Gloved hand holding dill, Anethum graveolens. (Photo by FlowerPhotos/Universal Images Group via Getty Images)
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What You Need To Know Before Growing Dill In Your Garden
If you plant dill in your garden or flowerbed, expect to spend a good amount of time managing it. This herb will grow quickly over time and may overtake your garden.
To limit its spread, you’ll want to keep dill contained to a designated area of your garden — one with ample room — and consider using rock or paving stones to create a border.
Don’t overseed the area: It's a good idea to plant dill in rows within that designated space, keeping them about 6 inches from row to row and about 2 inches from seed to seed.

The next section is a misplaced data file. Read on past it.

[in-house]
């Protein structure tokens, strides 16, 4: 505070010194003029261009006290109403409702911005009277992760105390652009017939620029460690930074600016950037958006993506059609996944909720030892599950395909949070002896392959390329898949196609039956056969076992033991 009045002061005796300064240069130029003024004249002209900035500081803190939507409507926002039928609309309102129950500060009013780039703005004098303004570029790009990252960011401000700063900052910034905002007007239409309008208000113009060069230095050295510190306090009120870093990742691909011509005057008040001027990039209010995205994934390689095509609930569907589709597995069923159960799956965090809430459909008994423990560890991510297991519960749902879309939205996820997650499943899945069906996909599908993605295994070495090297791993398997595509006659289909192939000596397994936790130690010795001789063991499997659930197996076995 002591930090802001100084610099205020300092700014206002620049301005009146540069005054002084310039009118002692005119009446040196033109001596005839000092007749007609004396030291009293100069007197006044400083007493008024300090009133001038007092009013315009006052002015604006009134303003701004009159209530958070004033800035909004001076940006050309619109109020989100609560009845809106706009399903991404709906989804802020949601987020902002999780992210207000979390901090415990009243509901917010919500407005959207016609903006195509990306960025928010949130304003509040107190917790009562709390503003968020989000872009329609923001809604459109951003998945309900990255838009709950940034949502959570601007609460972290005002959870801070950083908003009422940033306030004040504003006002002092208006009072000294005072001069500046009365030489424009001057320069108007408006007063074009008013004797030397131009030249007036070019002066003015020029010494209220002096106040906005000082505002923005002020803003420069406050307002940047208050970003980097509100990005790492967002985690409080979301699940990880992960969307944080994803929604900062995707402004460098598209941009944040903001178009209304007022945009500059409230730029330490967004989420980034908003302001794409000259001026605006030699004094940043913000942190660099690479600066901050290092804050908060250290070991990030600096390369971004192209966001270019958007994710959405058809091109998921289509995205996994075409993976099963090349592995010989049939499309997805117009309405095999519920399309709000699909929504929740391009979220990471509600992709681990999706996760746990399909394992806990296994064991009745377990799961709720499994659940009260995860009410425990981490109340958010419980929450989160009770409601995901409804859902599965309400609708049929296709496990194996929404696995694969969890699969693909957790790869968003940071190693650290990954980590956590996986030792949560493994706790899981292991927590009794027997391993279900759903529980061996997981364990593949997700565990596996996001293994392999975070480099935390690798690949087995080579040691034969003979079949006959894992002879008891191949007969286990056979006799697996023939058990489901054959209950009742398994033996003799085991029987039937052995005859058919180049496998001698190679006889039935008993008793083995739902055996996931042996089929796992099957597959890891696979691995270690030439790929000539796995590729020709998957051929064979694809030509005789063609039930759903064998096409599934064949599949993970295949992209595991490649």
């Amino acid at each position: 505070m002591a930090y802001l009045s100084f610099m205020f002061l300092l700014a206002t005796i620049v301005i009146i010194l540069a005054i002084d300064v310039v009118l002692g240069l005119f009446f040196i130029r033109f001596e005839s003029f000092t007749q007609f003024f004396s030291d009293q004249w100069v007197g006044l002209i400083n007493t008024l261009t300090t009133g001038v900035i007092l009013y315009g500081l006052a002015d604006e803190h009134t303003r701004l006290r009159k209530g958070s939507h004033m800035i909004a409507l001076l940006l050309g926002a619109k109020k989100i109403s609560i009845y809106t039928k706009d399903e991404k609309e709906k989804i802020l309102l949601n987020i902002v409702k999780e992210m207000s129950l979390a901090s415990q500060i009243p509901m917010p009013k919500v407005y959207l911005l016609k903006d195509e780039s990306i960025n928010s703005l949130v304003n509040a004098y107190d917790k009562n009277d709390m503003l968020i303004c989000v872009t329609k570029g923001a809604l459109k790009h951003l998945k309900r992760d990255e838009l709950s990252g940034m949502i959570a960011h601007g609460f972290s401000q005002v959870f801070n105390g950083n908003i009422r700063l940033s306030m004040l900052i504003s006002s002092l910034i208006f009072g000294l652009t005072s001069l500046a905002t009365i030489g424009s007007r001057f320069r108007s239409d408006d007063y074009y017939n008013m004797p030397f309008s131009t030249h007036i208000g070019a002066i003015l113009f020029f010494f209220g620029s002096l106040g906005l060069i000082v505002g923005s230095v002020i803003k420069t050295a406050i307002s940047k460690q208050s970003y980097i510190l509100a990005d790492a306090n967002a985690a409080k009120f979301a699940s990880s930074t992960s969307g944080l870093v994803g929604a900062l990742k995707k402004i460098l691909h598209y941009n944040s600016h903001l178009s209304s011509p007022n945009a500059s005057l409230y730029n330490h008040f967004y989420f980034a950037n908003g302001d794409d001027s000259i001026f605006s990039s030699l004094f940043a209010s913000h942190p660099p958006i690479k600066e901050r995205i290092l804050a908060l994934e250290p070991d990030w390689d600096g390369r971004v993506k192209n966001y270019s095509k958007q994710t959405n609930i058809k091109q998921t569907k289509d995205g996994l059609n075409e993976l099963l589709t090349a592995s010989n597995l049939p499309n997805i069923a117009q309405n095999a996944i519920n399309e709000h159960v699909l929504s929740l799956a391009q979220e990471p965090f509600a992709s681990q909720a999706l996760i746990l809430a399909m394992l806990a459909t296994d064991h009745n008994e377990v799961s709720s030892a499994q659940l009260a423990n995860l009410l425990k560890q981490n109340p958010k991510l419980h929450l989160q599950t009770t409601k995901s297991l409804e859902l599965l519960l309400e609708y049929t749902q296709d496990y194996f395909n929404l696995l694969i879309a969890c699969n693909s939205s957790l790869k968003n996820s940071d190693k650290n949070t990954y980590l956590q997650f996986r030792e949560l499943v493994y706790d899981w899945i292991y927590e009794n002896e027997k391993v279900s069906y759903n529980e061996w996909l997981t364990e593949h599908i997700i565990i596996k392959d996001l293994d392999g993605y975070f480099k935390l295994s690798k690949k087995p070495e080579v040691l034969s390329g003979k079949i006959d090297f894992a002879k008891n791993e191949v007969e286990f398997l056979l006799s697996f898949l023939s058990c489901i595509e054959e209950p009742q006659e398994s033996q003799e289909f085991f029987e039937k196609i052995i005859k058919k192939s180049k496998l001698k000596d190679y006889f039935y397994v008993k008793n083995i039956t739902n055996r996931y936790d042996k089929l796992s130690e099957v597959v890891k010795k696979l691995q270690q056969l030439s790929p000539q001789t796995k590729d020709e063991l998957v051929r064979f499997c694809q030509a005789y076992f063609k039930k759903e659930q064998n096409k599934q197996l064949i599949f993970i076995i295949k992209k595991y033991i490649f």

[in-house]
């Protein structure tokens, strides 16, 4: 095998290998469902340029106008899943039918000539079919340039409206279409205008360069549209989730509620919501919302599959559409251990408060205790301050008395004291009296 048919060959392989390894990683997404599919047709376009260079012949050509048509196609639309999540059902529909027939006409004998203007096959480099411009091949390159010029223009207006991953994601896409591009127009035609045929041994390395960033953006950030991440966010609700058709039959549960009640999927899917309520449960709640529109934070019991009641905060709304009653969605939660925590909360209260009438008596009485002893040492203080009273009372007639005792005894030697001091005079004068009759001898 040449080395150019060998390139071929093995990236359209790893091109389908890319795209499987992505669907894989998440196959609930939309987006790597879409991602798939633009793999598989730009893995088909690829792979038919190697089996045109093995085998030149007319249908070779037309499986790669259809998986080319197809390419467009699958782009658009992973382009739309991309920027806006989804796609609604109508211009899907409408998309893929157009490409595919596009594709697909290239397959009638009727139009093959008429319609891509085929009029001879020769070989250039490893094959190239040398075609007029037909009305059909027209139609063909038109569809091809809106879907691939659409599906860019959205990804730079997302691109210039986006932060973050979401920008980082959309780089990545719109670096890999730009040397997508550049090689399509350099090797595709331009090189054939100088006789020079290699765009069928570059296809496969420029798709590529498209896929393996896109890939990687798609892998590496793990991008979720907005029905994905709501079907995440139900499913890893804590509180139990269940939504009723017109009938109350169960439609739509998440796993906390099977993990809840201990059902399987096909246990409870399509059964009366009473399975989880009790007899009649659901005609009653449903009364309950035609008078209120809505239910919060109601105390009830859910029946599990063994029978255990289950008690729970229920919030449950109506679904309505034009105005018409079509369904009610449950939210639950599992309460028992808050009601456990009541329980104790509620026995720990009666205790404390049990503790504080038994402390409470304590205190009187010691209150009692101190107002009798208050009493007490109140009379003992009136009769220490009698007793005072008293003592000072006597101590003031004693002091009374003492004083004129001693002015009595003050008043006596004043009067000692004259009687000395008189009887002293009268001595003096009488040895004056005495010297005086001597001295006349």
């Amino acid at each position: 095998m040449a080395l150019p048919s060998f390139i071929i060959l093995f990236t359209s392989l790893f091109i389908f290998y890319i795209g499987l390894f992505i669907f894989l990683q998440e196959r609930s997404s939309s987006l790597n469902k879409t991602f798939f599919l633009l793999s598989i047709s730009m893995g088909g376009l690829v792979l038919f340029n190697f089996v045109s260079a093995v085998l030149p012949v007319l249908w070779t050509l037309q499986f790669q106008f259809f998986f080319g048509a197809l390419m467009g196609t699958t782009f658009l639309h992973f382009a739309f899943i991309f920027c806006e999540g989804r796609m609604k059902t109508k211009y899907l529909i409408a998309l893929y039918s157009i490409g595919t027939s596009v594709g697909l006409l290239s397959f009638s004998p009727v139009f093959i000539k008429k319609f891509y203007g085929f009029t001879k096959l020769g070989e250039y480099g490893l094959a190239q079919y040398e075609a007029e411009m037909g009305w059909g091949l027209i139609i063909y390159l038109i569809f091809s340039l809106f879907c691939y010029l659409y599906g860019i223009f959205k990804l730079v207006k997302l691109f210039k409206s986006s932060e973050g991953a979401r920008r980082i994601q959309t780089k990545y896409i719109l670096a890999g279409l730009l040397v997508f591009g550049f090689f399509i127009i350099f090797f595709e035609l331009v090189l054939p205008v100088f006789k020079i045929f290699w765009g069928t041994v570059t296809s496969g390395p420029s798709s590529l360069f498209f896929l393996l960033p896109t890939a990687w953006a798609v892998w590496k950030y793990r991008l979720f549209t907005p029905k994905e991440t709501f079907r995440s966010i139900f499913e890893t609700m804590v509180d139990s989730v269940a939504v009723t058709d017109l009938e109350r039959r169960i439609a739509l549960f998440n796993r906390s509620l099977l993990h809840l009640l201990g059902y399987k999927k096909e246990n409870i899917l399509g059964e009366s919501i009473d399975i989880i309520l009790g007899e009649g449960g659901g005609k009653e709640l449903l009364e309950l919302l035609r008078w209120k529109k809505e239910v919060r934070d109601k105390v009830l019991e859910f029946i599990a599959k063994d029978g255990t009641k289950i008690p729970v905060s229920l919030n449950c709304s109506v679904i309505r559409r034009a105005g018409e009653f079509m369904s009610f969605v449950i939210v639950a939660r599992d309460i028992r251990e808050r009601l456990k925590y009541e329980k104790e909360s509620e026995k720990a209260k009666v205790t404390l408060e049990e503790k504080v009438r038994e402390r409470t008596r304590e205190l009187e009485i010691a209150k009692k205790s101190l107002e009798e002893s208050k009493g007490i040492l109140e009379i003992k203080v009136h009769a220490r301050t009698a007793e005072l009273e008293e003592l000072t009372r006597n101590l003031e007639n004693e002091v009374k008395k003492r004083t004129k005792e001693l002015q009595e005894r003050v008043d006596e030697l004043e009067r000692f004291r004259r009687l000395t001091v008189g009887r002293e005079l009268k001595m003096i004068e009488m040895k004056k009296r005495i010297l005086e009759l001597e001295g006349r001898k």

The key to controlling dill is to keep it thinned, so thin the plants down to a handful of the heartiest seedlings when about 4 inches tall and then again at 12 inches tall.
Make sure to harvest your dill, and cut the plants back to leave 6 to 9 inches of the ferns in place to encourage regrowth. It often takes up to 90 days to reach full harvest.
Harvesting, thinning, and containing make dill a great garden herb to grow. Not taking these steps, however, and allowing dill in the ground to spread could spell garden trouble.